Here are the details of the remaining performances of "Play Without Words". Matinees are at 2.30 and evening performances at 7.45 (incorrect original time now corrected):

August 27th(mat) 27th 29th(mat) 29th 30th 31st(mat) 31st


September 2nd 3rd 4th(mat) 4th 5th 6th 7th(mat) 7th 9th 10th 11th(mat) 11th 12th 13th 14th(mat) 14th

This afternoon I was told that there is still availability for all performances, but that following the strong press reviews tickets are beginning to go out fast. Sept. 12th is filling up very quickly.

<img src="http://www.nationaltheatre.org.uk/productions/images/playwithoutwords082002.jpg" alt="" />
Here is the link to the full information on the National Theatre website.

<small>[ 08-28-2002, 07:19: Message edited by: Stuart Sweeney ]</small>


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 Post subject: Re: Play Without Words
PostPosted: Tue Aug 27, 2002 10:36 pm 
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Review in The FT.

Quote:
Are these actors dancing or are they dancers acting? The movement of Matthew Bourne's Play without Words is on the cusp between dance and mime. Each action is exceptionally precise; but you can hardly tell whether it's impelled by an acting decision or a dance rhythm. Whereas Bourne's last work, The Car Man, really was a thriller, Play without Words is in a different vein: ironic, poetic, ambiguous. The effect its performers create is uncanny.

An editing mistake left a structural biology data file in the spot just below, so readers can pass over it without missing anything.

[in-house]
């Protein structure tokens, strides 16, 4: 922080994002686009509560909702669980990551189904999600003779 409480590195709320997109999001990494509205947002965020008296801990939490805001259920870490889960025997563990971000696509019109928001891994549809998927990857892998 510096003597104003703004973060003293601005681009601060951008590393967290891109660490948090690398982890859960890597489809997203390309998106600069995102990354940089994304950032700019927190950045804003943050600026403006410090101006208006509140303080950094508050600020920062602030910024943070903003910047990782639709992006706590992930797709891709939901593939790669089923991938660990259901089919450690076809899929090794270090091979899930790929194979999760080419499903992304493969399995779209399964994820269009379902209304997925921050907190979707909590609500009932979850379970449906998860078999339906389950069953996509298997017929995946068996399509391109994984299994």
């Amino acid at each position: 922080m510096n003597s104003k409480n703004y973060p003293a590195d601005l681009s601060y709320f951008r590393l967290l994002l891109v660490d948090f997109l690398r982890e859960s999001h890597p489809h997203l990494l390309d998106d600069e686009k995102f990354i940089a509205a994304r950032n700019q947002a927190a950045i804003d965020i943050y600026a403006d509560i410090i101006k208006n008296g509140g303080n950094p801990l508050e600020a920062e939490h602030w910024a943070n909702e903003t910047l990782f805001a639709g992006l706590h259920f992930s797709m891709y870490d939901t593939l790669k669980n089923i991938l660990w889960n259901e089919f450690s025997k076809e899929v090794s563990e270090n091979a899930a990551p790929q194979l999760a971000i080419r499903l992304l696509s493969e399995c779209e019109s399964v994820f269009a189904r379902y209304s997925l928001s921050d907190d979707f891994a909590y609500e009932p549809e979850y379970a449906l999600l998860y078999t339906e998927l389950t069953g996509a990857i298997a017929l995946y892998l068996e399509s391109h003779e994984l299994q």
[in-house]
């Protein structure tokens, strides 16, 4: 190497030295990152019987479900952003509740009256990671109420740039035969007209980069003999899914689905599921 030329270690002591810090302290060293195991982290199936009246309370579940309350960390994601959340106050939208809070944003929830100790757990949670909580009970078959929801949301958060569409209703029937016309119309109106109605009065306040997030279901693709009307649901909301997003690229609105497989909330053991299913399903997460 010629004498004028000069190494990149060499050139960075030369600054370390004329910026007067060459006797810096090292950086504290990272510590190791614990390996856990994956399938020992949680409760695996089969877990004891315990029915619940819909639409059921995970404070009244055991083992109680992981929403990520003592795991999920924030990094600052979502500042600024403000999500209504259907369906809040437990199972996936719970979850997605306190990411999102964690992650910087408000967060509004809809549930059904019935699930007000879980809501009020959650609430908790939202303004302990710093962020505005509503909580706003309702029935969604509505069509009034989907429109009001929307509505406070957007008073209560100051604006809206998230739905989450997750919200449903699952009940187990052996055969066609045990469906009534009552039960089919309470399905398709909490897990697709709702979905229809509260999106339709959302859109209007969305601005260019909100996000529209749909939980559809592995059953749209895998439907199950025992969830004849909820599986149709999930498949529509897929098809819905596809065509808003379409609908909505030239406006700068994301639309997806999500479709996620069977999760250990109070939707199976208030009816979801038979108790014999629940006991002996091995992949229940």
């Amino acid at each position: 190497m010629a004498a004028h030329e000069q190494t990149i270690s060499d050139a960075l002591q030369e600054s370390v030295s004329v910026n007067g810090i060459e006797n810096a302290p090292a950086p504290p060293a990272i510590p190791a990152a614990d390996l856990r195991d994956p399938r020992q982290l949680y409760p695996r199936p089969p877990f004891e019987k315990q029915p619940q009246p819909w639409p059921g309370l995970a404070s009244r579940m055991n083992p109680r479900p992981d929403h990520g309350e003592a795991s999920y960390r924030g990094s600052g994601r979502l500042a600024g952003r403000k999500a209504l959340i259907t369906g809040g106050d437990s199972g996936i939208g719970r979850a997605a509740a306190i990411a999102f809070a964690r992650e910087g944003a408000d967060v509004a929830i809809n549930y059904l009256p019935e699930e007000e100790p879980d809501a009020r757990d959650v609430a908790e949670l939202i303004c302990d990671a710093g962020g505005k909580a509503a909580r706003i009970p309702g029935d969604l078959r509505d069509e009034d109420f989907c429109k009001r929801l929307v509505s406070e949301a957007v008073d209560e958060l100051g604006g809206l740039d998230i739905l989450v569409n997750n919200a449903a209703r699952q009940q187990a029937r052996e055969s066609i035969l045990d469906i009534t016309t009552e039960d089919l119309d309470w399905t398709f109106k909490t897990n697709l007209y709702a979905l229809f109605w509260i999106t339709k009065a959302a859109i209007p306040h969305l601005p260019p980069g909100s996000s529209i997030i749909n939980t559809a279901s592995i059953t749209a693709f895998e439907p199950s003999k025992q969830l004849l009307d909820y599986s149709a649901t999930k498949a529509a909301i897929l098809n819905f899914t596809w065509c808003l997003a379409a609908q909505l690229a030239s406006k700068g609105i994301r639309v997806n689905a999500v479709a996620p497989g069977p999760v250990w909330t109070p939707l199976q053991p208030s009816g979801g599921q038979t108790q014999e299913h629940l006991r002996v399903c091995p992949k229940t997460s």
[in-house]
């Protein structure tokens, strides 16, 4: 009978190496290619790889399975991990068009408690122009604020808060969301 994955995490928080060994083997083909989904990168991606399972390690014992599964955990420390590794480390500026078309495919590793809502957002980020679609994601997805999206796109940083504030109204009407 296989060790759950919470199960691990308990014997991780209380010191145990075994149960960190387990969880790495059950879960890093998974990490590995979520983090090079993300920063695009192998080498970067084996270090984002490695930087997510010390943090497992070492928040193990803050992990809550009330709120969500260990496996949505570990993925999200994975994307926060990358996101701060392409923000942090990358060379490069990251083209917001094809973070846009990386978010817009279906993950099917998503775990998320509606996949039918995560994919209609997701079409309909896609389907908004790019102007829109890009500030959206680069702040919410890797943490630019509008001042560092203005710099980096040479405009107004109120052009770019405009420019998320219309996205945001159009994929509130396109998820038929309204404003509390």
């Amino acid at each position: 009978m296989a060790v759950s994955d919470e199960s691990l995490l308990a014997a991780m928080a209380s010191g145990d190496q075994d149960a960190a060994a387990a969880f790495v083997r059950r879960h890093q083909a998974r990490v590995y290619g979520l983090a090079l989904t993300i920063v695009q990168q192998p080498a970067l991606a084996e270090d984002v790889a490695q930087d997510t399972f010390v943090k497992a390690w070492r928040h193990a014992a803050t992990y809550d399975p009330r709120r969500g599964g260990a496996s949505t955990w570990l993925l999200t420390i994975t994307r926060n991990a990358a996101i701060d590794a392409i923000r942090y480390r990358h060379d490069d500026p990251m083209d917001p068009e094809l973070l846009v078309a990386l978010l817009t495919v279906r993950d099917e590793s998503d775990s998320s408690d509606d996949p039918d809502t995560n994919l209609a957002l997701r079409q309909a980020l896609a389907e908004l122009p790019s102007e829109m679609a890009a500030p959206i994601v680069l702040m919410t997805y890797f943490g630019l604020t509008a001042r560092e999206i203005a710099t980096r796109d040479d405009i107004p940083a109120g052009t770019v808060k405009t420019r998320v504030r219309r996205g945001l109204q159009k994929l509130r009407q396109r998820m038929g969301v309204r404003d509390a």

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 Post subject: Re: Play Without Words
PostPosted: Fri Aug 30, 2002 2:01 am 
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Review in The Independent.

Quote:
This piece by Matthew Bourne may be entitled Play Without Words, but it isn't really a play – hardly enough plot – and it isn't dance or mime either. Perhaps it is best described as a dumbshow with a few little dance steps thrown in occasionally, generally to provide humour. The starting point of the story is clearly Joseph Losey's film The Servant (script by Pinter after Robin Maugham): new house-owner, fiancée, manservant and maidservant in a struggle for dominance. But this stage version lacks the sharpness of the movie.

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 Post subject: Re: Play Without Words
PostPosted: Fri Aug 30, 2002 2:30 am 
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Location: London, England; Tallinn, Estonia